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    On lakes my most often used cane rods are an early 1950's 9' 3pc Phillipson that may be heavy compared to other materials but it sure isn't slow. I use it when I think I might have to switch to a sinking line as it handles both a 5wt floater and full sink. It could also easily cast a 6wt. I have never found the weight of this rod to be a hindrance.

    The other is an 8ft 2pc Constable Empress. Its quite light for an 8 footer. I use it with a 5wt floater but it is also comfortable with a 4wt. It is overworked by a full sink and I don't like sink tips.

    I wouldn't hesitate to use rods from 6'9" to 7'6" on lakes.

    Once in a blue moon I will use a 1970's Orvis graphite 9ft for 5wt.

    TC
     
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  16. LCnSac

    LCnSac John or "LC"

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    Tim, your entire collection seems to be vintage and a wonderful throwback. Thanks for that, always enjoy seeing what the guys who know their cane do.
     
  17. Greg Armstrong

    Greg Armstrong Active Member

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    I usually take two bamboo rods out when on my pontoon and usually it's with my 1940's Granger 8'-6" (Victory model 8642) with a sinking line along with an 8' Homer Jennings contemporary rod with a floater. Both rods are 5 weights. I haven't found the weight of either to be a detriment.
     
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  18. Mark Walker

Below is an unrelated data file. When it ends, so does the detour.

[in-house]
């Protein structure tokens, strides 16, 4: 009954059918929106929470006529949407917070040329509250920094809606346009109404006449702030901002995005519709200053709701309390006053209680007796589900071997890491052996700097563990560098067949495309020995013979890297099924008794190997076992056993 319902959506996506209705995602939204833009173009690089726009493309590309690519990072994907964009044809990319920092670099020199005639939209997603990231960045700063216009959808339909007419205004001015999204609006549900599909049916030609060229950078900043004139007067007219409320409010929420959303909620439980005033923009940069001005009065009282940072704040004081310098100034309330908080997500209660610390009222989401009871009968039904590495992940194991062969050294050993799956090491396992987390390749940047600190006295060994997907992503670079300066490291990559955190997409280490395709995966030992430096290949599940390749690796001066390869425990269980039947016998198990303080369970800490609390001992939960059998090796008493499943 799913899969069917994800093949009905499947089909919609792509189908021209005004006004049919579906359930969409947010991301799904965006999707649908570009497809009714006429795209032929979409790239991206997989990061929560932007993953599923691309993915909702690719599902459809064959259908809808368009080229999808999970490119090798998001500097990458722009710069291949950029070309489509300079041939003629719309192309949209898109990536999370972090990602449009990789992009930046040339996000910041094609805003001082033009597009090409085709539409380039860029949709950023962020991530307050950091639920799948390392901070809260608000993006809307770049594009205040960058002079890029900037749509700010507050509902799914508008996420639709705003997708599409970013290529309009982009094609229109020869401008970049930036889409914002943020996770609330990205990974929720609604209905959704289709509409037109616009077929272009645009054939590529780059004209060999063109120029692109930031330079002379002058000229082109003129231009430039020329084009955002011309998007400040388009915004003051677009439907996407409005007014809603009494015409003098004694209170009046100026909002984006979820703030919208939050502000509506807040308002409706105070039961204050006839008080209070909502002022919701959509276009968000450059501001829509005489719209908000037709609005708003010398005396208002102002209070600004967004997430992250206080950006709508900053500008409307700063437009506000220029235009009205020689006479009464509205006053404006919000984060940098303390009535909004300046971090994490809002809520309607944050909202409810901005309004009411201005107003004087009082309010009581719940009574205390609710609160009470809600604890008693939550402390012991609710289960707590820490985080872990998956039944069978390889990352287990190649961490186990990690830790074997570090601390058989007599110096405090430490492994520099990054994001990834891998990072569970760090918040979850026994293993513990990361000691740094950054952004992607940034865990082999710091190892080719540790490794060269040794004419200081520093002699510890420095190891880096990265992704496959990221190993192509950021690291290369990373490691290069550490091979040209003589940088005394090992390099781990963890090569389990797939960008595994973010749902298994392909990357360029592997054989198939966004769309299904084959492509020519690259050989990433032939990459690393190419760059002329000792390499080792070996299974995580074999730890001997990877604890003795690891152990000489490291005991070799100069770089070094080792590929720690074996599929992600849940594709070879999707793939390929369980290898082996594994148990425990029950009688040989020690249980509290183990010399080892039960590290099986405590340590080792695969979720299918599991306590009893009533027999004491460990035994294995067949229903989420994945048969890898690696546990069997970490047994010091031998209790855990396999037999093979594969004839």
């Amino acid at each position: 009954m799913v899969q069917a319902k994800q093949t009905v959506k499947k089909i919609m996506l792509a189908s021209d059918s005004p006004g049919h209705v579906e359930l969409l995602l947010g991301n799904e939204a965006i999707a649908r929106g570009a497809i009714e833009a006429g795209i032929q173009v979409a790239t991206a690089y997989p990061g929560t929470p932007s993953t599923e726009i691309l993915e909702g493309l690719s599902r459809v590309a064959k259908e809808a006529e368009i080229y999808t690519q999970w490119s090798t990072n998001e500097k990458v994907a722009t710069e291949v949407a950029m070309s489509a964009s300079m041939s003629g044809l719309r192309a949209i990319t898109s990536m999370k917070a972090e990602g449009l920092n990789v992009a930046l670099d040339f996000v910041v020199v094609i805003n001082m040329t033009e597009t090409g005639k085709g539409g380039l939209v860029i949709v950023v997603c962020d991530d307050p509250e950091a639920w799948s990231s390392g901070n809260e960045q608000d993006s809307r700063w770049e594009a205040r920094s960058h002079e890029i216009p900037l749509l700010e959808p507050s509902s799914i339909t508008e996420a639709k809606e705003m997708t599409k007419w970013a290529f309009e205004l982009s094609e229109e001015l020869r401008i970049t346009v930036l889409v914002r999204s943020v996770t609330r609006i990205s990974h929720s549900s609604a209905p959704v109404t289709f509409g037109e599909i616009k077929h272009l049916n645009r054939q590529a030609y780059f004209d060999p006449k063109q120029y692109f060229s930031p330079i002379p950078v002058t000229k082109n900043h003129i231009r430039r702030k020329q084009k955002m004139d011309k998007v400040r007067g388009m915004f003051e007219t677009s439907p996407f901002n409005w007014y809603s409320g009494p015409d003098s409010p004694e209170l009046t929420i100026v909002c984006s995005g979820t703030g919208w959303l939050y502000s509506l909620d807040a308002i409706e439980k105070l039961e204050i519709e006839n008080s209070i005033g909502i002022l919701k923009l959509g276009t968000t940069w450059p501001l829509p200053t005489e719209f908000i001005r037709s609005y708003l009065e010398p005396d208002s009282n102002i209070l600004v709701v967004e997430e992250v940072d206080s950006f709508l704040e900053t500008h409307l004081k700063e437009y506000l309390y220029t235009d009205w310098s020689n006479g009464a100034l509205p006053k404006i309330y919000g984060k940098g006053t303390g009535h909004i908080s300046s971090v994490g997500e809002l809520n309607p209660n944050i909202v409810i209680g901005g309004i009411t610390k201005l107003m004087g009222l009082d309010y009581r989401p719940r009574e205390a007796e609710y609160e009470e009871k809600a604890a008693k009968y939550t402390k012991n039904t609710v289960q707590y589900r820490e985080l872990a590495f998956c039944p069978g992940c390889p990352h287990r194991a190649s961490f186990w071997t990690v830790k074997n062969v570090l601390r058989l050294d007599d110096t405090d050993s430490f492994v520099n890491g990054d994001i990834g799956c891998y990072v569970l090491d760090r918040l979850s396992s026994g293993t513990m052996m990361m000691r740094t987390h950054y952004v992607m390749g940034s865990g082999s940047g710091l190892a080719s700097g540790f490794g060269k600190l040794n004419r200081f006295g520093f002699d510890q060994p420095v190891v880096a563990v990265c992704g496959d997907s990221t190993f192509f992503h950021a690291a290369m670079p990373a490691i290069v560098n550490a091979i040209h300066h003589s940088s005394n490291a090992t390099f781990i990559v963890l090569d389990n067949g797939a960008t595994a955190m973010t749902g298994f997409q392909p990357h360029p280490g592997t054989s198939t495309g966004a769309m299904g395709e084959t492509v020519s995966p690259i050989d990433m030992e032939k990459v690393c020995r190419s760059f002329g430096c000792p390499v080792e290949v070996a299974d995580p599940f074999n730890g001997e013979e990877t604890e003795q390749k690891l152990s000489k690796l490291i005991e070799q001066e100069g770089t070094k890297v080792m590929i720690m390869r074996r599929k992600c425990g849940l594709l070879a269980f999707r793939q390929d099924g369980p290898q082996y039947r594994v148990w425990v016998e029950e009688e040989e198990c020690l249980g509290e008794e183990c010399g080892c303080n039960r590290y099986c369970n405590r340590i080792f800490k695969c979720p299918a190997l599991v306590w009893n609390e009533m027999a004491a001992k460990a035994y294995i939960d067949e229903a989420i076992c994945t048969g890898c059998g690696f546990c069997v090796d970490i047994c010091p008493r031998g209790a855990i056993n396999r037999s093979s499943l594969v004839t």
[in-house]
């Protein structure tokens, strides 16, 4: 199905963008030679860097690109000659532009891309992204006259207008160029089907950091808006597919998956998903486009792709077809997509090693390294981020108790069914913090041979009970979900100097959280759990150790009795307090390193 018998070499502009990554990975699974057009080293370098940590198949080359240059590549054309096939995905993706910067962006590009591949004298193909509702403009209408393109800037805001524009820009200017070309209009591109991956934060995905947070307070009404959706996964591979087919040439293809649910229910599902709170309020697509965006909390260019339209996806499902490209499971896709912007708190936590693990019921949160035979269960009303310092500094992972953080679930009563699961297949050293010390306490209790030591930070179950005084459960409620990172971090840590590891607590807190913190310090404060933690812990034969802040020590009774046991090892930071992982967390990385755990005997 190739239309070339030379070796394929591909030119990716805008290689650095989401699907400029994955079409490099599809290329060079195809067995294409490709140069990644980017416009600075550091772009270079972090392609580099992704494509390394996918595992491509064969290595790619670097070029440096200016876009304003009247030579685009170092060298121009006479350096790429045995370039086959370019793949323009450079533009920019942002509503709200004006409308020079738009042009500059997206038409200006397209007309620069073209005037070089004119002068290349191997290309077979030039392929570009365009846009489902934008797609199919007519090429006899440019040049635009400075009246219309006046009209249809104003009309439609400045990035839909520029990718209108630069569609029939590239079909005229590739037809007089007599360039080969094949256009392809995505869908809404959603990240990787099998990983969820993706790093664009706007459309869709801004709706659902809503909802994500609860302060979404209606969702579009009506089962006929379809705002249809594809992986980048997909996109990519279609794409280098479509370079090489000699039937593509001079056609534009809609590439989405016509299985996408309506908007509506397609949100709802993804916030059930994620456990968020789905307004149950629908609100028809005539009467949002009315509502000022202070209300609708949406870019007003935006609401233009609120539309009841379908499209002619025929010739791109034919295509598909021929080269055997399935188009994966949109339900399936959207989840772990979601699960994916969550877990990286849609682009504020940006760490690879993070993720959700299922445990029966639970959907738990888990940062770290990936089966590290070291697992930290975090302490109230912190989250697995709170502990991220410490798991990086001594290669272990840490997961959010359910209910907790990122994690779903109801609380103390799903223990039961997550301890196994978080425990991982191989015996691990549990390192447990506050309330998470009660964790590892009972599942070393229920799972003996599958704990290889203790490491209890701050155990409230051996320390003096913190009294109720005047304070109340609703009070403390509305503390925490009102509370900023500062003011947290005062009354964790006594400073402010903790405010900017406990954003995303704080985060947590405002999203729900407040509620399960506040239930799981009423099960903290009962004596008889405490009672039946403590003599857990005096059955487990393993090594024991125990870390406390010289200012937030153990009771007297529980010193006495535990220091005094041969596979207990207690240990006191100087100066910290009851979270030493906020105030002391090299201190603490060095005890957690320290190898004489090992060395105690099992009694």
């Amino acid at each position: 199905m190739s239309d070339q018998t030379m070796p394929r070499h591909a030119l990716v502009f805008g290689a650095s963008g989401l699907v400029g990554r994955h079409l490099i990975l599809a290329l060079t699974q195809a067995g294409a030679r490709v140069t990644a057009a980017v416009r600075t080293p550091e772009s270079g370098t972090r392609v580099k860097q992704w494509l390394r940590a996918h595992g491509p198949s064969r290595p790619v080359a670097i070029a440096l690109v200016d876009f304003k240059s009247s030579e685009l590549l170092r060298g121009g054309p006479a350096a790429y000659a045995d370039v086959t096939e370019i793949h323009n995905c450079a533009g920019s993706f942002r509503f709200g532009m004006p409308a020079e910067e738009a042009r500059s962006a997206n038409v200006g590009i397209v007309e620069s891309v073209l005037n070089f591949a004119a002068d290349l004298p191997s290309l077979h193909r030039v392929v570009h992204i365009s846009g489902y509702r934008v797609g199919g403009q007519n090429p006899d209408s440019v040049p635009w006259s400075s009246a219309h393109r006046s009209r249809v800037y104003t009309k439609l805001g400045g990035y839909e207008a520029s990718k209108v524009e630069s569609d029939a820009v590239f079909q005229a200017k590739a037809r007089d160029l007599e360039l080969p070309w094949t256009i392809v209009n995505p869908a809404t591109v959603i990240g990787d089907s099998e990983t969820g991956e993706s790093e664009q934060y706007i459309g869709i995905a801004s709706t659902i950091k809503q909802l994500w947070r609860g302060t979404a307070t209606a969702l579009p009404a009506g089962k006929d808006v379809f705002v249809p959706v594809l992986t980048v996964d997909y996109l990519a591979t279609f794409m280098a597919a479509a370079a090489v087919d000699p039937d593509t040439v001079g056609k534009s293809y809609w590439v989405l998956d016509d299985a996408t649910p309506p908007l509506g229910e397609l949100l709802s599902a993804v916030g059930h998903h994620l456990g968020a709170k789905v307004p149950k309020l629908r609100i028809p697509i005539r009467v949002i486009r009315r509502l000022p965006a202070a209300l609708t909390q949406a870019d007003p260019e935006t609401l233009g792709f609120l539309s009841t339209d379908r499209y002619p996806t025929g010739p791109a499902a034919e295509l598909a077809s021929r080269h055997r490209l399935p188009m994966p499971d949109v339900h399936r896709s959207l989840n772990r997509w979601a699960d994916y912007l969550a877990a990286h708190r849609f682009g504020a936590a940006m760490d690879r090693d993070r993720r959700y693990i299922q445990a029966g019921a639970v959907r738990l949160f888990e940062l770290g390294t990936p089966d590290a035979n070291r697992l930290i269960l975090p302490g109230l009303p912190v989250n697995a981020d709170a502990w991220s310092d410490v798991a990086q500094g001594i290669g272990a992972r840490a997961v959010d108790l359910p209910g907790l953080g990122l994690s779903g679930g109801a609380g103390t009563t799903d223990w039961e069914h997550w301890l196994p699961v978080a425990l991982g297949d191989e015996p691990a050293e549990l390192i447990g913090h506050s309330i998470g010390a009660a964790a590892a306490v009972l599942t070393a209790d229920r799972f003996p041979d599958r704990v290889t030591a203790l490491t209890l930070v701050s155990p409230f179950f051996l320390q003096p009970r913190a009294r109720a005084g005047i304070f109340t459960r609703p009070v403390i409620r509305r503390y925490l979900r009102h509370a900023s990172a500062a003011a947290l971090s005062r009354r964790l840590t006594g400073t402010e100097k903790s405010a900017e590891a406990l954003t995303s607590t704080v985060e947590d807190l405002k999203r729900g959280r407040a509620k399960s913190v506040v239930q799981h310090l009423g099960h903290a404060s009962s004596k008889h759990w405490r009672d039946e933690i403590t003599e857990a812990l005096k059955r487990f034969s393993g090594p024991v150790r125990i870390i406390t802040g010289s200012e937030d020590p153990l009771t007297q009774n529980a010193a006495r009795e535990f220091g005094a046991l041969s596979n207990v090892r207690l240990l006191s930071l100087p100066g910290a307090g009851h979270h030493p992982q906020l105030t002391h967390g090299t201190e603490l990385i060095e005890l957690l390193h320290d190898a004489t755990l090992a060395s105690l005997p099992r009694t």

Mark Walker Active Member

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    I fish predominantly glass with the occasional bamboo. Dollar wise, I have no bamboo costing over a grand each, but several of the glass are. I had a pure hoot fishing a $30 Eagle Claw Featherweight in beaver ponds in Colorado last year. For most people, including me, rod/gear cost is an issue. Unless you're loaded with unlimited dough, of course.
    Would I like to have a $12000 bamboo rod? I dunno. I do know over the years I've grown quite fond of my testicles and where they are, as opposed to hanging from a sharp stick in the front yard where I've been informed they'll be if I bought one.
    Fish what you like, what you can afford without costing yourself a fishing trip, and fish more often.
     
  19. Greg Armstrong

    Greg Armstrong Active Member

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    Mark,

    You portray a vivid and rather somber image of your front yard ...!

    I also mostly have lower end bamboo rods commonly referred to as "blue collar" rods. I've got a couple that are worth a little more, but I really enjoy fishing with those rods that my Grandfather and Great Uncles' (along with one from my Great Aunt Peggy!) fished with. I have a few of those that were passed down to me which sparked my interest in learning and fishing with a variety of bamboo almost all the time now.

    A $12,000 rod would have to be some kind of extraordinary holy grail find to cost even half as much. Most guys are surprised that a really good bamboo rod can be purchased for much less than a lot of new graphite rods they're using today. Ray Gould made me aware of that and I'm glad he did.
     
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  20. LCnSac

    LCnSac John or "LC"

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    Genitalia Avenue does not appeal to me either. Greg, do you have a couple of examples, private or public, of the cane rods that are< good graphite? Thanks!